Fray Hortensio Felix Paravicino. He's usually in the Boston Museum of Fine Arts, for those of you who follow such things. But there he was, in his intellectual and impatient and dark-eyed glory, waiting for me in Chicago.

Don't you just love that El Greco caught him looking up from not one book -- but two! I picture it this way: El Greco walks into Fray H's cell, says, You have to have your picture painted. Abbot's orders. And Fray Hortensio is like: I'll give you a minute to paint me, because yes, I am absolutely gorgeous, but I have got higher things on my mind. I am a 17th-century priest, after all. I am composing sonnets! Writing music! I am reading two books -- at the same time! I'm comparing texts! I am cross-referencing!

To this I say, a scant 400 years later: Let me interrupt your studies, Fray Hortensio! Please!

I flatter myself to think that if I'd encountered guy at the Hungarian Pastry Shop when I was in my salad days...well, he might not have hearkened to his calling. Actually, in that scenario, he would have ignored me for beautifully-proportioned lithe earth-mother of a waitress who would quickly have taken his order. But enough.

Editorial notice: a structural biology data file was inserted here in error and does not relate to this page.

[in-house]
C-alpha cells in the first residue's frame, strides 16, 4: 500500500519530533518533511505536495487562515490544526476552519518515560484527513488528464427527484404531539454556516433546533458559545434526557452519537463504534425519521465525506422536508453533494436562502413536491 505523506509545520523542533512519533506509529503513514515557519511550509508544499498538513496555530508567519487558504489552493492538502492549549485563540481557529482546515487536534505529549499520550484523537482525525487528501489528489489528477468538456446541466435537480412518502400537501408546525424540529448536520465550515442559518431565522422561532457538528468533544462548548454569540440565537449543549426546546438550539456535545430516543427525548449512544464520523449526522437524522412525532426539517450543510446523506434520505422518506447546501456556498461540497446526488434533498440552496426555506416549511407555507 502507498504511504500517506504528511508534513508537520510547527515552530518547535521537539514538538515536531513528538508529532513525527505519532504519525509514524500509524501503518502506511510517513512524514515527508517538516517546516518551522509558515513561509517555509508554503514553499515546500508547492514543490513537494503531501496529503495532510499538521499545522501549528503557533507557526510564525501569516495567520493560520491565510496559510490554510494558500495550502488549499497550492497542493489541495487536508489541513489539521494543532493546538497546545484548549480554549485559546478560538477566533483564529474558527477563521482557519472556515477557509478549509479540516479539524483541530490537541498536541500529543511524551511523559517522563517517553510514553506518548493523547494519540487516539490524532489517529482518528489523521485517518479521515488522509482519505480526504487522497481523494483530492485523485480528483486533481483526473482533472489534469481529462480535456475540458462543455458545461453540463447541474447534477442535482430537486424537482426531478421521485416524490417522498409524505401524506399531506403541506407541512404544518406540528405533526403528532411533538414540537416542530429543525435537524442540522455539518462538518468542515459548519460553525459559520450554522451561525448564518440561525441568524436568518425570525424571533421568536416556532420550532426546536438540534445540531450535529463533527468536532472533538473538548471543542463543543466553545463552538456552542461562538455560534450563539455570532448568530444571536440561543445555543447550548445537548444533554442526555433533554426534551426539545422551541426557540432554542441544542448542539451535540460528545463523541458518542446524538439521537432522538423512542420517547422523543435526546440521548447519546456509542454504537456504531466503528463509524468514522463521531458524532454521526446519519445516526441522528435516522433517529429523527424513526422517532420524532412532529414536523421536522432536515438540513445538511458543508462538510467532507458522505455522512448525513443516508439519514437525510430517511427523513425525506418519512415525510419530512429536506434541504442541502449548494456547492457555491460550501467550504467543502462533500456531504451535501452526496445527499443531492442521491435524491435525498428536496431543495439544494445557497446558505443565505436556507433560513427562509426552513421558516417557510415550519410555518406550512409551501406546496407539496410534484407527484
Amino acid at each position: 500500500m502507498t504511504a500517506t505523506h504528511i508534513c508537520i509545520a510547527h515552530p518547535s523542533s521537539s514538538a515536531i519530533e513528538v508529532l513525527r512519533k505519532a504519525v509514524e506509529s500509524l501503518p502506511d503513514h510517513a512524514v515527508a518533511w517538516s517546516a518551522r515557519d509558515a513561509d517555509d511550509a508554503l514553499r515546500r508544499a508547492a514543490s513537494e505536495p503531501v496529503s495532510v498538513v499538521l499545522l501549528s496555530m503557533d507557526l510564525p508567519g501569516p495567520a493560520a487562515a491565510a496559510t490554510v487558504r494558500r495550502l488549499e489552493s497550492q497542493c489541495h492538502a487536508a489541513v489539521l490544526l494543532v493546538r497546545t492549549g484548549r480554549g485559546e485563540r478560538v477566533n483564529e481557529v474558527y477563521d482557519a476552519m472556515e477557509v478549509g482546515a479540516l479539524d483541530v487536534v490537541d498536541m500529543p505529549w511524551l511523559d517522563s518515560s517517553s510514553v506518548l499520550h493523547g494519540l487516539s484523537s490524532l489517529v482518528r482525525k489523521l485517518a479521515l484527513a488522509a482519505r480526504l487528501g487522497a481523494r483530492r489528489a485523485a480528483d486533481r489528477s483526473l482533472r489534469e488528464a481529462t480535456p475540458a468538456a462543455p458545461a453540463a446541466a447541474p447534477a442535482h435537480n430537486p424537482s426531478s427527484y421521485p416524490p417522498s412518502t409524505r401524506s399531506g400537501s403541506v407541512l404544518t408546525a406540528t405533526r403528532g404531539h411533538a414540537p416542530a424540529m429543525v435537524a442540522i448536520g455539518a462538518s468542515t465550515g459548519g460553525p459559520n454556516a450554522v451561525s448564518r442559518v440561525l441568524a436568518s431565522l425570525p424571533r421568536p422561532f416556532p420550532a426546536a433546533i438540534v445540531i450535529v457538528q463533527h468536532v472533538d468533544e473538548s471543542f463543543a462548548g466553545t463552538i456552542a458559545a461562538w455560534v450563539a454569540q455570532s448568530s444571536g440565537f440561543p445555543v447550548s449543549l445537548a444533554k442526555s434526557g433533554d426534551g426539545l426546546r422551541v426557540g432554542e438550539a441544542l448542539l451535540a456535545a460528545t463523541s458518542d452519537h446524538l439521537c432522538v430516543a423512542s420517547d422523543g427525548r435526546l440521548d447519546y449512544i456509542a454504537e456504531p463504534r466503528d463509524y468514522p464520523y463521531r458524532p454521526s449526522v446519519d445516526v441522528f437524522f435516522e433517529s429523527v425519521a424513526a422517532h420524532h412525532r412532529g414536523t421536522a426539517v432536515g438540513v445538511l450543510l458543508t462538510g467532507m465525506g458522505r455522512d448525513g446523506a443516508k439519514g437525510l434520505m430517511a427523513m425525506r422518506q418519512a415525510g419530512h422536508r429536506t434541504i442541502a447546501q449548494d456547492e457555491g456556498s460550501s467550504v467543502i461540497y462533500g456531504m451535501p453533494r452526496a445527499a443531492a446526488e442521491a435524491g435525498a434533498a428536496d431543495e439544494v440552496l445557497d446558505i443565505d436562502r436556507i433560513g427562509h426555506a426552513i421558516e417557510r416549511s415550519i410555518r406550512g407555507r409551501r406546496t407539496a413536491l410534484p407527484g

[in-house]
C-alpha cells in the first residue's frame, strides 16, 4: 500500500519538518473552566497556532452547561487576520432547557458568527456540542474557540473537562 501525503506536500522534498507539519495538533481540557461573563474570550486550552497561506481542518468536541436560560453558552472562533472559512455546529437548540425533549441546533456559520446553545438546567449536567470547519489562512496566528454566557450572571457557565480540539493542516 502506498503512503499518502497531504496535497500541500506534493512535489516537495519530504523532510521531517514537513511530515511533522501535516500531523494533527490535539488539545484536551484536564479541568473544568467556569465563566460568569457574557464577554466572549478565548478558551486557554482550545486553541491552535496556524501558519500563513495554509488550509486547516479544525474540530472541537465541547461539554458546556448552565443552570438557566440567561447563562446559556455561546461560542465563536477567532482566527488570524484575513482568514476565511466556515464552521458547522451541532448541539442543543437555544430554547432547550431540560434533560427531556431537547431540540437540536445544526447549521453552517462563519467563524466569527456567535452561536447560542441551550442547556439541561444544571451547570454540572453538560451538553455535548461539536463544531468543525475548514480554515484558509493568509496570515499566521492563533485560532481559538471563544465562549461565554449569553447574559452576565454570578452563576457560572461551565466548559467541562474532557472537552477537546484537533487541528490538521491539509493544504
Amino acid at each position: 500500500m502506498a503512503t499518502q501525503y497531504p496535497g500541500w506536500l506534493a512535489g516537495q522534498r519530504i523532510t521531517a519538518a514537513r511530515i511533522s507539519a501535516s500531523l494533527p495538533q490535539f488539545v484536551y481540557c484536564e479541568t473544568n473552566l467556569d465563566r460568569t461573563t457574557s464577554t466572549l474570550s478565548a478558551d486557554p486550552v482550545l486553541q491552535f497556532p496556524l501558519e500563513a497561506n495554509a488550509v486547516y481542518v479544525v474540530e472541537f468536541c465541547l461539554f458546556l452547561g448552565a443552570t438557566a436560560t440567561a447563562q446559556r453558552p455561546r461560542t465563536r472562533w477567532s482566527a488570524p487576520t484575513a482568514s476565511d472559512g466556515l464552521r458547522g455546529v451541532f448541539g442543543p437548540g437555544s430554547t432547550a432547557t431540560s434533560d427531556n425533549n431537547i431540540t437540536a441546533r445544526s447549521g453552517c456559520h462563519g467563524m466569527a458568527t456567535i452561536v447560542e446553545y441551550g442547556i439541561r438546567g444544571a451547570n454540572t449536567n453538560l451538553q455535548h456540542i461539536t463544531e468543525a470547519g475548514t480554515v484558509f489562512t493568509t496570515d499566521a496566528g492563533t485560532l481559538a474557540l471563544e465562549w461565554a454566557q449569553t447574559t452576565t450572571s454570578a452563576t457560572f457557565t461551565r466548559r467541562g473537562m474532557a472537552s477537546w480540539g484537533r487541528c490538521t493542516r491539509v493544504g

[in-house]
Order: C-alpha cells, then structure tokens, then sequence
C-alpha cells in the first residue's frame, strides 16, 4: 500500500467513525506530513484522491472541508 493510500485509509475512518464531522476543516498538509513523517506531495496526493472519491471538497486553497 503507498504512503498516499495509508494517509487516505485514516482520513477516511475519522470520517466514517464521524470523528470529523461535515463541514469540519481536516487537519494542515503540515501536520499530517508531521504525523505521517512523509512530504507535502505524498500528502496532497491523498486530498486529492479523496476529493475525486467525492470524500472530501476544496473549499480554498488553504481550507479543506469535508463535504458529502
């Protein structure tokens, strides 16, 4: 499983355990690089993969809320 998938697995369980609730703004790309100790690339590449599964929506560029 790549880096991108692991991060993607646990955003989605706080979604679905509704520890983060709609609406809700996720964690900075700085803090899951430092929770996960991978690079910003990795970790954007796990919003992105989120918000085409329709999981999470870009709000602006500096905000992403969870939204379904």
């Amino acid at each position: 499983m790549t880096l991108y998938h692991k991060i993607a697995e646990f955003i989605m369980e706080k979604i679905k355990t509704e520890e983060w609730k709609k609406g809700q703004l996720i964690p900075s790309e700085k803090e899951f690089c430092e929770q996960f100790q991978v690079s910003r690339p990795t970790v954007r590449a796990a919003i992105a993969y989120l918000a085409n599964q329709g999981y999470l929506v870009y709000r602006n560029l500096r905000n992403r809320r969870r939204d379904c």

The point of this is that men who read are sexy. Especially if they have a Chicago connection. Like this guy...

...and my husband. But that's a blog for another day.

Monday, July 6, 2009

The agent's hat

My first day at the office at Sanford J. Greenburger. What I did today: solved a contractual problem and signed a visionary and innovative client; waited for the computer to recognize that I was a bona fide member of the company; bravely called a publisher to make a deal; happily received flowers from good friends. Read some good unsolicited material, too. All in all, an excellent day.

So today the agent's hat definitely looks like this.

Thursday, July 2, 2009

The Little Red Lighthouse

My husband has a sailboat, which we keep in the Hudson River. I have long wanted to take the boat up the Hudson to catch a glimpse of the Little Red Lighthouse from "at sea." So on Tuesday, we took the boat out.

It was a glorious day. Sunny skies, not a cloud in sight. Current was heading in and the winds were favorable. We zoomed up the river and took some glorious shots of the lighthouse.

We also saw this curious Quonset hut, decorated with the image of naked Neptune, a half-naked mermaid, and the Brooklyn Bridge (clad in steel). Also a random angel fish. It's truly wonderful what you can see from the water that you can never see from the shore.

Then, within three minutes, the weather changed dramatically. The wind was fierce. Thunder was rumbling. The sky was black. Lightning split the horizon. The Coast Guard advised "small crafts to seek shelter and put down anchor immediately. If you can hear thunder, you are in danger of being struck by lightning."


But there's no sheltered cover on the Hudson River, and as the rain beat down on us and we fought to the wind to get the boat anchored, I thought: Wow, what I won't do for my blog.